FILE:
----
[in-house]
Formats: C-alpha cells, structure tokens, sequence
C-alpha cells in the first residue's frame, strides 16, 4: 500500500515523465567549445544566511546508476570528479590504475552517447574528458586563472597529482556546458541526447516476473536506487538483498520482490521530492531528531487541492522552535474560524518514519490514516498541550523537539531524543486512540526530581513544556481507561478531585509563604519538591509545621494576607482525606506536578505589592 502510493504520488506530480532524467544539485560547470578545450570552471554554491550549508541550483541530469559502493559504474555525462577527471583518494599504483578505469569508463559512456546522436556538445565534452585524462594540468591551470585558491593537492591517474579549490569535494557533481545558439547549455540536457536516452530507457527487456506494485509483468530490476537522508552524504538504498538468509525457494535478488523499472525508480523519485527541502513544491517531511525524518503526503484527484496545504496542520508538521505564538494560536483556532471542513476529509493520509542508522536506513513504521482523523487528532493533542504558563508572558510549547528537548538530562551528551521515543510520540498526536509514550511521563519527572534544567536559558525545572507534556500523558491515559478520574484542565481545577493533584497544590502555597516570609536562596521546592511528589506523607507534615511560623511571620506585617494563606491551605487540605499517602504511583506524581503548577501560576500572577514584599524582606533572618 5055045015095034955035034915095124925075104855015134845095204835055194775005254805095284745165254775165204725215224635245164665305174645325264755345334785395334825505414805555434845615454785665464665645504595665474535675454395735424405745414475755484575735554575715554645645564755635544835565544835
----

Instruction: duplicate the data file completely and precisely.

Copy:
[in-house]
Formats: C-alpha cells, structure tokens, sequence
C-alpha cells in the first residue's frame, strides 16, 4: 500500500515523465567549445544566511546508476570528479590504475552517447574528458586563472597529482556546458541526447516476473536506487538483498520482490521530492531528531487541492522552535474560524518514519490514516498541550523537539531524543486512540526530581513544556481507561478531585509563604519538591509545621494576607482525606506536578505589592 502510493504520488506530480532524467544539485560547470578545450570552471554554491550549508541550483541530469559502493559504474555525462577527471583518494599504483578505469569508463559512456546522436556538445565534452585524462594540468591551470585558491593537492591517474579549490569535494557533481545558439547549455540536457536516452530507457527487456506494485509483468530490476537522508552524504538504498538468509525457494535478488523499472525508480523519485527541502513544491517531511525524518503526503484527484496545504496542520508538521505564538494560536483556532471542513476529509493520509542508522536506513513504521482523523487528532493533542504558563508572558510549547528537548538530562551528551521515543510520540498526536509514550511521563519527572534544567536559558525545572507534556500523558491515559478520574484542565481545577493533584497544590502555597516570609536562596521546592511528589506523607507534615511560623511571620506585617494563606491551605487540605499517602504511583506524581503548577501560576500572577514584599524582606533572618 5055045015095034955035034915095124925075104855015134845095204835055194775005254805095284745165254775165204725215224635245164665305174645325264755345334785395334825505414805555434845615454785665464665645504595665474535675454395735424405745414475755484575735554575715554645645564755635544835565544835